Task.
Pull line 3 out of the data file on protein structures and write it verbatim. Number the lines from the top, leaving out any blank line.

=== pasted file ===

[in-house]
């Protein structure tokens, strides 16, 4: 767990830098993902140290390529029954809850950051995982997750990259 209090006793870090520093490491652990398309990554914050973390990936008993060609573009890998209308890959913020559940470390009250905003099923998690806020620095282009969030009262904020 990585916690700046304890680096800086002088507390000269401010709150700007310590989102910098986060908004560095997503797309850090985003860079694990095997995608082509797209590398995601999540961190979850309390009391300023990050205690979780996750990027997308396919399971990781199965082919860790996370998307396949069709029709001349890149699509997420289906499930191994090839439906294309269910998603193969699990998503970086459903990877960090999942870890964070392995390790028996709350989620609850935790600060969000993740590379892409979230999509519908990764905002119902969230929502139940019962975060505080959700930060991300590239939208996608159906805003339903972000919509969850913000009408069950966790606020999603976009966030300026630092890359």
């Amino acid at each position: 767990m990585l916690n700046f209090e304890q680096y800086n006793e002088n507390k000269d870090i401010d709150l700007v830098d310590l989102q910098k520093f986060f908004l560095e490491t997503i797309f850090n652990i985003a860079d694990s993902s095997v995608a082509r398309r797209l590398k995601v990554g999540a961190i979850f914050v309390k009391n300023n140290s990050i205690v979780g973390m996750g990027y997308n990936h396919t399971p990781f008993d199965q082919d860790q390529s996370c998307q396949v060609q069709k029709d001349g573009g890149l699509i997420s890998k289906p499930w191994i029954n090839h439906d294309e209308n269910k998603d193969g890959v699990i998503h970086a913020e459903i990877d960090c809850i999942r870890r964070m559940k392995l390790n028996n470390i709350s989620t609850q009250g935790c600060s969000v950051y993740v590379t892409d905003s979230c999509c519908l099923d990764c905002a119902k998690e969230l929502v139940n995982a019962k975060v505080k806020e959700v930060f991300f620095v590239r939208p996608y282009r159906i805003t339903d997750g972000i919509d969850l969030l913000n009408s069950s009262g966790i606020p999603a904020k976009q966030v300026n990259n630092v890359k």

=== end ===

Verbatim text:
């Amino acid at each position: 767990m990585l916690n700046f209090e304890q680096y800086n006793e002088n507390k000269d870090i401010d709150l700007v830098d310590l989102q910098k520093f986060f908004l560095e490491t997503i797309f850090n652990i985003a860079d694990s993902s095997v995608a082509r398309r797209l590398k995601v990554g999540a961190i979850f914050v309390k009391n300023n140290s990050i205690v979780g973390m996750g990027y997308n990936h396919t399971p990781f008993d199965q082919d860790q390529s996370c998307q396949v060609q069709k029709d001349g573009g890149l699509i997420s890998k289906p499930w191994i029954n090839h439906d294309e209308n269910k998603d193969g890959v699990i998503h970086a913020e459903i990877d960090c809850i999942r870890r964070m559940k392995l390790n028996n470390i709350s989620t609850q009250g935790c600060s969000v950051y993740v590379t892409d905003s979230c999509c519908l099923d990764c905002a119902k998690e969230l929502v139940n995982a019962k975060v505080k806020e959700v930060f991300f620095v590239r939208p996608y282009r159906i805003t339903d997750g972000i919509d969850l969030l913000n009408s069950s009262g966790i606020p999603a904020k976009q966030v300026n990259n630092v890359k």